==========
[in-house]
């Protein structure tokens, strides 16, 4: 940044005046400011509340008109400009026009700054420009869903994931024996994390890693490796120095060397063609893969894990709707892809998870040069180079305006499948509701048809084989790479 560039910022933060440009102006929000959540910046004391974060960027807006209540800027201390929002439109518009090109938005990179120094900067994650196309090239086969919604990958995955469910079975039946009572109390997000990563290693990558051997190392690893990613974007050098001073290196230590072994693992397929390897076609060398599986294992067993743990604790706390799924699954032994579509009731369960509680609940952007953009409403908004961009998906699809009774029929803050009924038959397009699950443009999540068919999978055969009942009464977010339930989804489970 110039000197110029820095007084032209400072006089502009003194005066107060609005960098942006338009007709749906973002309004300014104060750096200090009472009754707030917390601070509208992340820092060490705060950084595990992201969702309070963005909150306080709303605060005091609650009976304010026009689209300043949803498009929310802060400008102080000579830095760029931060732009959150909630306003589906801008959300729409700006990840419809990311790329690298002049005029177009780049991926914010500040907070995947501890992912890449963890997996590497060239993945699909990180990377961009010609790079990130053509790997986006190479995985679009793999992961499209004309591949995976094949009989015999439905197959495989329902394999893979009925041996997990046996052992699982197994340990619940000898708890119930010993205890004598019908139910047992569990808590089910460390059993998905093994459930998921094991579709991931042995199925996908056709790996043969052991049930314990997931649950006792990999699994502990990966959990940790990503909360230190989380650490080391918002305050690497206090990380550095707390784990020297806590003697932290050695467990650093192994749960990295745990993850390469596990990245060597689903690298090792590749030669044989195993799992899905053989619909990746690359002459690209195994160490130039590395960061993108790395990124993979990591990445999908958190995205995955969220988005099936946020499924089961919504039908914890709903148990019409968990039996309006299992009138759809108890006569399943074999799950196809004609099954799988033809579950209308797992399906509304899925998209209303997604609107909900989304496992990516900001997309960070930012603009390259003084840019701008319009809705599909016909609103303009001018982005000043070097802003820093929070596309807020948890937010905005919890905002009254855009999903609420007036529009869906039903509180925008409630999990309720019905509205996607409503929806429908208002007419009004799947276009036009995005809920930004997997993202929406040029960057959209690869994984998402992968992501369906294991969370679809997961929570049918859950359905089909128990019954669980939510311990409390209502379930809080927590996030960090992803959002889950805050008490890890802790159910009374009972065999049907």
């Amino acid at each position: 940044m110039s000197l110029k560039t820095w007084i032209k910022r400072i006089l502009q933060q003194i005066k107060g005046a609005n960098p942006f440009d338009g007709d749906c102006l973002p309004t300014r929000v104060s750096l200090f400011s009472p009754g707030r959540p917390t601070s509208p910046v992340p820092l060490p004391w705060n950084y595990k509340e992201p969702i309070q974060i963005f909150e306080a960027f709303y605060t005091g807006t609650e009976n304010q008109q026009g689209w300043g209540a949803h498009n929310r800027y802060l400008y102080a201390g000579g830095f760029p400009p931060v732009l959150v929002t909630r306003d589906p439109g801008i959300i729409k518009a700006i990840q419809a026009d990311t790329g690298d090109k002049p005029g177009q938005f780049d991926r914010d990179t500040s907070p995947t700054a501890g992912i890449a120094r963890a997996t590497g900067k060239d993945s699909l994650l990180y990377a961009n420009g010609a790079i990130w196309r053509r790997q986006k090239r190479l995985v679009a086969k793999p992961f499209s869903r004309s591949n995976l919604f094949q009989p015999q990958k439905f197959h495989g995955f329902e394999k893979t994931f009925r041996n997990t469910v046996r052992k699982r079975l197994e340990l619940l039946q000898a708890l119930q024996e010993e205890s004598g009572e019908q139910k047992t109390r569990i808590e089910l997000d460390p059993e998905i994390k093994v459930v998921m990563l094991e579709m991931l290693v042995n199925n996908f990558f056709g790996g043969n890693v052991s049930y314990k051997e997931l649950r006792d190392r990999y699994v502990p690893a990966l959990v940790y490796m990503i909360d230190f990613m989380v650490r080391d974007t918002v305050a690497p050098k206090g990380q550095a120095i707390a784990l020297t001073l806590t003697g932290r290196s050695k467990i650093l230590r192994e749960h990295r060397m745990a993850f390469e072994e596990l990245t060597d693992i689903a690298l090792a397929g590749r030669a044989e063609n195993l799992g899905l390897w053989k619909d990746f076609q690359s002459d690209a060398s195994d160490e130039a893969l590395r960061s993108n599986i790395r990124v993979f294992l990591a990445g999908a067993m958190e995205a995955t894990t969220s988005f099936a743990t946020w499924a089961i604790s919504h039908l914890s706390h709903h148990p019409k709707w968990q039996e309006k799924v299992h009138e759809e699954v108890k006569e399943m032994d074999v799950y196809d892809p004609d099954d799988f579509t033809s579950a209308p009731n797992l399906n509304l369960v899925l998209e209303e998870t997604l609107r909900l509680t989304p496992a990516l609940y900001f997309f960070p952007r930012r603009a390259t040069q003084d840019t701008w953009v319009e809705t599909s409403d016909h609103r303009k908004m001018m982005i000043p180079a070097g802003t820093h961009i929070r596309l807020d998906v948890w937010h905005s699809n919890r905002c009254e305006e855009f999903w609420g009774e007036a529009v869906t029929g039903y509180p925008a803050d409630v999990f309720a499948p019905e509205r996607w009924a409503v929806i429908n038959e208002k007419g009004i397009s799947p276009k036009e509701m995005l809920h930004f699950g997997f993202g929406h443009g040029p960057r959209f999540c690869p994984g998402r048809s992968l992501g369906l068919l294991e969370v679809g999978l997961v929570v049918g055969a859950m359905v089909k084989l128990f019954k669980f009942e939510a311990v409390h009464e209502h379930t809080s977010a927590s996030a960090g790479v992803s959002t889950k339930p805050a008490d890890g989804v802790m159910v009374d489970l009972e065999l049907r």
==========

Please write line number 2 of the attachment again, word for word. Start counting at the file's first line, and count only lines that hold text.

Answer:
């Protein structure tokens, strides 16, 4: 940044005046400011509340008109400009026009700054420009869903994931024996994390890693490796120095060397063609893969894990709707892809998870040069180079305006499948509701048809084989790479 560039910022933060440009102006929000959540910046004391974060960027807006209540800027201390929002439109518009090109938005990179120094900067994650196309090239086969919604990958995955469910079975039946009572109390997000990563290693990558051997190392690893990613974007050098001073290196230590072994693992397929390897076609060398599986294992067993743990604790706390799924699954032994579509009731369960509680609940952007953009409403908004961009998906699809009774029929803050009924038959397009699950443009999540068919999978055969009942009464977010339930989804489970 110039000197110029820095007084032209400072006089502009003194005066107060609005960098942006338009007709749906973002309004300014104060750096200090009472009754707030917390601070509208992340820092060490705060950084595990992201969702309070963005909150306080709303605060005091609650009976304010026009689209300043949803498009929310802060400008102080000579830095760029931060732009959150909630306003589906801008959300729409700006990840419809990311790329690298002049005029177009780049991926914010500040907070995947501890992912890449963890997996590497060239993945699909990180990377961009010609790079990130053509790997986006190479995985679009793999992961499209004309591949995976094949009989015999439905197959495989329902394999893979009925041996997990046996052992699982197994340990619940000898708890119930010993205890004598019908139910047992569990808590089910460390059993998905093994459930998921094991579709991931042995199925996908056709790996043969052991049930314990997931649950006792990999699994502990990966959990940790990503909360230190989380650490080391918002305050690497206090990380550095707390784990020297806590003697932290050695467990650093192994749960990295745990993850390469596990990245060597689903690298090792590749030669044989195993799992899905053989619909990746690359002459690209195994160490130039590395960061993108790395990124993979990591990445999908958190995205995955969220988005099936946020499924089961919504039908914890709903148990019409968990039996309006299992009138759809108890006569399943074999799950196809004609099954799988033809579950209308797992399906509304899925998209209303997604609107909900989304496992990516900001997309960070930012603009390259003084840019701008319009809705599909016909609103303009001018982005000043070097802003820093929070596309807020948890937010905005919890905002009254855009999903609420007036529009869906039903509180925008409630999990309720019905509205996607409503929806429908208002007419009004799947276009036009995005809920930004997997993202929406040029960057959209690869994984998402992968992501369906294991969370679809997961929570049918859950359905089909128990019954669980939510311990409390209502379930809080927590996030960090992803959002889950805050008490890890802790159910009374009972065999049907």